In short, a driver who has been cited for a moving violation or other traffic offense does have the right to fight a traffic ticket in court, but the court system does not make the process very easy. Drivers with clean driving records may choose to fight their first traffic tickets, since the judge and prosecutor cannot use prior bad acts as leverage. If the driver does have previous tickets or cannot present a very assertive defense, it might be better to simply pay the fine or work out a plea agreement with the prosecutor.

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Discuss this Article

anon340168
Post 9

Generally speaking, a police officer can issue a citation for just about any moving violation he or she observes in his or her district. The reasons why a person suddenly lurches forward in a drive-through lane aren't usually the officer's problem. The fact is that one car drove into the back of another and it wasn't caused by mechanical failure or road conditions. There's going to be a citation. Traffic court is the place to present arguments or explanations for the accident, not the side of the road while an officer fills out the citation.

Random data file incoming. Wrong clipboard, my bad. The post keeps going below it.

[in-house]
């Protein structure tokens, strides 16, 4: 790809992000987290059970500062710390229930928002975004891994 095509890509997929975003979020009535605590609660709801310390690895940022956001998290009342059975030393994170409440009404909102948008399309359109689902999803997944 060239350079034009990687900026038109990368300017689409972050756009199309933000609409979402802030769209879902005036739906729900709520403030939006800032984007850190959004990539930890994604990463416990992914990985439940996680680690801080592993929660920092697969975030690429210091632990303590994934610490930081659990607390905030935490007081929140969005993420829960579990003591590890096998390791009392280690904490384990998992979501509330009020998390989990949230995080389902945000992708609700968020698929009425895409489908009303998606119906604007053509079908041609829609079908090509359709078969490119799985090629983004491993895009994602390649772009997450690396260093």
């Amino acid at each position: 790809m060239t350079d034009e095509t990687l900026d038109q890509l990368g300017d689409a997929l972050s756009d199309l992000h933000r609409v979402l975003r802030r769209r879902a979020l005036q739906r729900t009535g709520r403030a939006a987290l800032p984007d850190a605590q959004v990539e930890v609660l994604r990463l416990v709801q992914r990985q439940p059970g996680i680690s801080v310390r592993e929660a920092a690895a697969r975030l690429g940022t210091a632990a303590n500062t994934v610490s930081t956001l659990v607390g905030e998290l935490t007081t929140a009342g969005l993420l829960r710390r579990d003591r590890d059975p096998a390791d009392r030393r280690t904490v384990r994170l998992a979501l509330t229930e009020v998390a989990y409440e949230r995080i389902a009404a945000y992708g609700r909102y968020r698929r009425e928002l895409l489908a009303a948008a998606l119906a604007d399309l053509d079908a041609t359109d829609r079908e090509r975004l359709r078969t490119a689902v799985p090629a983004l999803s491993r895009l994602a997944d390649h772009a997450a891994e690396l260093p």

anon337790
Post 7

Can a police officer issue a citation for an accident in a fast food drive through lane. I had my foot on the brake and was handed two shakes at once. I could only grab the top of one and it crushed in my hand causing it to spill out on my leg and the seat. My foot slipped off the brake and on to the accelerator, causing my car to bump the one in front of me. I was issued a citation for careless driving.

anon317955
Post 6

When you are pulled over by the police, rarely are they going to turn their lights on "two miles" behind you unless the violation is pretty big. The officer usually pulls up close to your vehicle to read your license plate and advise on the radio their intention to stop you and to check your plates against the vehicle and make sure it's not stolen or the such. Imagine a police officer stopping you for simply speeding and not knowing the vehicle is stolen. It could be very unsafe for the officer.

Additionally, police generally track vehicles as part of a speeding investigation. This can be done before or after you pass by the officer's location.

I would recommend contacting the court to find out who to contact for a plea deal. Some jurisdictions are friendlier than others.